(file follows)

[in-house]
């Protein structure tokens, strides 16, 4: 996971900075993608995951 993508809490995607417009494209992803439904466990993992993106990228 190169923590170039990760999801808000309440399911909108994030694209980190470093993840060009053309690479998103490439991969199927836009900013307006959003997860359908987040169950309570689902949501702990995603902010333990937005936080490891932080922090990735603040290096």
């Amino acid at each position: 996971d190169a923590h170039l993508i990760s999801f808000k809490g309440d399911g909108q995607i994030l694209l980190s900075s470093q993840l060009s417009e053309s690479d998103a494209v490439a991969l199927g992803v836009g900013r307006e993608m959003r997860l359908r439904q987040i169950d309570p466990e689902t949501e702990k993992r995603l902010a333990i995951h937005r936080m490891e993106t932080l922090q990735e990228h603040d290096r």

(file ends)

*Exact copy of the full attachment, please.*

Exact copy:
[in-house]
């Protein structure tokens, strides 16, 4: 996971900075993608995951 993508809490995607417009494209992803439904466990993992993106990228 190169923590170039990760999801808000309440399911909108994030694209980190470093993840060009053309690479998103490439991969199927836009900013307006959003997860359908987040169950309570689902949501702990995603902010333990937005936080490891932080922090990735603040290096």
């Amino acid at each position: 996971d190169a923590h170039l993508i990760s999801f808000k809490g309440d399911g909108q995607i994030l694209l980190s900075s470093q993840l060009s417009e053309s690479d998103a494209v490439a991969l199927g992803v836009g900013r307006e993608m959003r997860l359908r439904q987040i169950d309570p466990e689902t949501e702990k993992r995603l902010a333990i995951h937005r936080m490891e993106t932080l922090q990735e990228h603040d290096r």